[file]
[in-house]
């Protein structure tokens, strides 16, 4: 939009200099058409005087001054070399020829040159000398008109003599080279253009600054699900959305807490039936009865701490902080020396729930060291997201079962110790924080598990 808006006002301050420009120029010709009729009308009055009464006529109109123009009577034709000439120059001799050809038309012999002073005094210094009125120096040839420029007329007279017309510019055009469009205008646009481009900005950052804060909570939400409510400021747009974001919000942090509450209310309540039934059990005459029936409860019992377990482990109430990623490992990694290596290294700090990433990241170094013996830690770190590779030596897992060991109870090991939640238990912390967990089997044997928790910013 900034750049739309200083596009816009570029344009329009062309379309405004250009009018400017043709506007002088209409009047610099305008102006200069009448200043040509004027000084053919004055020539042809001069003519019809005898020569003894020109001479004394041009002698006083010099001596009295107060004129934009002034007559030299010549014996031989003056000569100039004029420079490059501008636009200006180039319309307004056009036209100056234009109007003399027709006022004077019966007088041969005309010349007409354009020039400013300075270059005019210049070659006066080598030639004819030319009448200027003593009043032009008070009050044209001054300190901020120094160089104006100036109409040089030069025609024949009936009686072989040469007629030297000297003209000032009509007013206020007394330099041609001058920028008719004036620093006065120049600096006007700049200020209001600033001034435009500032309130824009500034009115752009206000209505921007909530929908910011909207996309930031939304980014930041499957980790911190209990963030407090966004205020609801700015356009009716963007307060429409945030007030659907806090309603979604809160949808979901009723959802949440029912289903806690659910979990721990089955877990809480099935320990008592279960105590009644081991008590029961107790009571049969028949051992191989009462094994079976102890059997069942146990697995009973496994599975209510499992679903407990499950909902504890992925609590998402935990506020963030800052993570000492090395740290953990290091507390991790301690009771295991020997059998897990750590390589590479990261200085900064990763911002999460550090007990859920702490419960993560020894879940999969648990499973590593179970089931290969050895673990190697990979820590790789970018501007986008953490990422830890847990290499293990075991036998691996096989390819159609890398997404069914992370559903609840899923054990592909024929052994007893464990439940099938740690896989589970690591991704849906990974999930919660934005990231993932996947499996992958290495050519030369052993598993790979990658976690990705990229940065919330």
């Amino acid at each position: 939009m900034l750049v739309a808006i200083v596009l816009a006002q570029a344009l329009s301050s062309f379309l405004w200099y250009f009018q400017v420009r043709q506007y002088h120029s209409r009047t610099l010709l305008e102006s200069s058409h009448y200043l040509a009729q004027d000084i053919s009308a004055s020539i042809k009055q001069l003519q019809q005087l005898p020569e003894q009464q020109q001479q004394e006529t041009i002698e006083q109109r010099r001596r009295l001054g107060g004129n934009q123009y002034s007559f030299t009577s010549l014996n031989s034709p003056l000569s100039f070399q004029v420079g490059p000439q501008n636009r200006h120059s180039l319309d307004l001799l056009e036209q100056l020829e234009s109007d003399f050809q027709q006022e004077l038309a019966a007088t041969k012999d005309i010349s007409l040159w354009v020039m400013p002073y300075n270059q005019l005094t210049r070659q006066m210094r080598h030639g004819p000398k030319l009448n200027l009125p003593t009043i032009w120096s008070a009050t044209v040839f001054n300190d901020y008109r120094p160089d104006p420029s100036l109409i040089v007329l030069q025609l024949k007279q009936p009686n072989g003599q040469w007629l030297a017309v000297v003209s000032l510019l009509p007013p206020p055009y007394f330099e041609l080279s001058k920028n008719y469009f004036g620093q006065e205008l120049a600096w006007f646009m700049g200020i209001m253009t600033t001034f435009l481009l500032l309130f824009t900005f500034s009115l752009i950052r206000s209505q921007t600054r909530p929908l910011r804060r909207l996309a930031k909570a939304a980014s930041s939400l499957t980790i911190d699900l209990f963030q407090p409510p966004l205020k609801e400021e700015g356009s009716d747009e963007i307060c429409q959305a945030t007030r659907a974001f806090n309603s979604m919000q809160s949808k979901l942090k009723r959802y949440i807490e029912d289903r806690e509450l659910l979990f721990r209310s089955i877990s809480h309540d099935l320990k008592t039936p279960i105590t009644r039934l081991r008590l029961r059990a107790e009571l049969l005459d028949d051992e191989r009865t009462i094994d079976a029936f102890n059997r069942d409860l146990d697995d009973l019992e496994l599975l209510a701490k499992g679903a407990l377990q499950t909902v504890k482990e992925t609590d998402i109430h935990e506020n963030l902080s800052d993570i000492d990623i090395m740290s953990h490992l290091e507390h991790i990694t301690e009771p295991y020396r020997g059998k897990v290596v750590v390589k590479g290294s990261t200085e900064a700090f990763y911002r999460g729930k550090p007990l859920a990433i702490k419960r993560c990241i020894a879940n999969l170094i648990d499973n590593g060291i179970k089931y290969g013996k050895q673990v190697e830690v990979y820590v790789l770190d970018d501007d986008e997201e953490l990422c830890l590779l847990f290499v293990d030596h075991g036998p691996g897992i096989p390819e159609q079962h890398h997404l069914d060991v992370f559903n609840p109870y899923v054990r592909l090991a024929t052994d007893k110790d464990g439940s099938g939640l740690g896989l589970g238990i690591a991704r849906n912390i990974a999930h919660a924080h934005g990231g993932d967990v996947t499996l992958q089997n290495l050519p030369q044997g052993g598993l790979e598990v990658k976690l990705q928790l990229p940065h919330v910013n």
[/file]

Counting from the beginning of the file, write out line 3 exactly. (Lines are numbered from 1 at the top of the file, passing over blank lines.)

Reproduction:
């Amino acid at each position: 939009m900034l750049v739309a808006i200083v596009l816009a006002q570029a344009l329009s301050s062309f379309l405004w200099y250009f009018q400017v420009r043709q506007y002088h120029s209409r009047t610099l010709l305008e102006s200069s058409h009448y200043l040509a009729q004027d000084i053919s009308a004055s020539i042809k009055q001069l003519q019809q005087l005898p020569e003894q009464q020109q001479q004394e006529t041009i002698e006083q109109r010099r001596r009295l001054g107060g004129n934009q123009y002034s007559f030299t009577s010549l014996n031989s034709p003056l000569s100039f070399q004029v420079g490059p000439q501008n636009r200006h120059s180039l319309d307004l001799l056009e036209q100056l020829e234009s109007d003399f050809q027709q006022e004077l038309a019966a007088t041969k012999d005309i010349s007409l040159w354009v020039m400013p002073y300075n270059q005019l005094t210049r070659q006066m210094r080598h030639g004819p000398k030319l009448n200027l009125p003593t009043i032009w120096s008070a009050t044209v040839f001054n300190d901020y008109r120094p160089d104006p420029s100036l109409i040089v007329l030069q025609l024949k007279q009936p009686n072989g003599q040469w007629l030297a017309v000297v003209s000032l510019l009509p007013p206020p055009y007394f330099e041609l080279s001058k920028n008719y469009f004036g620093q006065e205008l120049a600096w006007f646009m700049g200020i209001m253009t600033t001034f435009l481009l500032l309130f824009t900005f500034s009115l752009i950052r206000s209505q921007t600054r909530p929908l910011r804060r909207l996309a930031k909570a939304a980014s930041s939400l499957t980790i911190d699900l209990f963030q407090p409510p966004l205020k609801e400021e700015g356009s009716d747009e963007i307060c429409q959305a945030t007030r659907a974001f806090n309603s979604m919000q809160s949808k979901l942090k009723r959802y949440i807490e029912d289903r806690e509450l659910l979990f721990r209310s089955i877990s809480h309540d099935l320990k008592t039936p279960i105590t009644r039934l081991r008590l029961r059990a107790e009571l049969l005459d028949d051992e191989r009865t009462i094994d079976a029936f102890n059997r069942d409860l146990d697995d009973l019992e496994l599975l209510a701490k499992g679903a407990l377990q499950t909902v504890k482990e992925t609590d998402i109430h935990e506020n963030l902080s800052d993570i000492d990623i090395m740290s953990h490992l290091e507390h991790i990694t301690e009771p295991y020396r020997g059998k897990v290596v750590v390589k590479g290294s990261t200085e900064a700090f990763y911002r999460g729930k550090p007990l859920a990433i702490k419960r993560c990241i020894a879940n999969l170094i648990d499973n590593g060291i179970k089931y290969g013996k050895q673990v190697e830690v990979y820590v790789l770190d970018d501007d986008e997201e953490l990422c830890l590779l847990f290499v293990d030596h075991g036998p691996g897992i096989p390819e159609q079962h890398h997404l069914d060991v992370f559903n609840p109870y899923v054990r592909l090991a024929t052994d007893k110790d464990g439940s099938g939640l740690g896989l589970g238990i690591a991704r849906n912390i990974a999930h919660a924080h934005g990231g993932d967990v996947t499996l992958q089997n290495l050519p030369q044997g052993g598993l790979e598990v990658k976690l990705q928790l990229p940065h919330v910013n």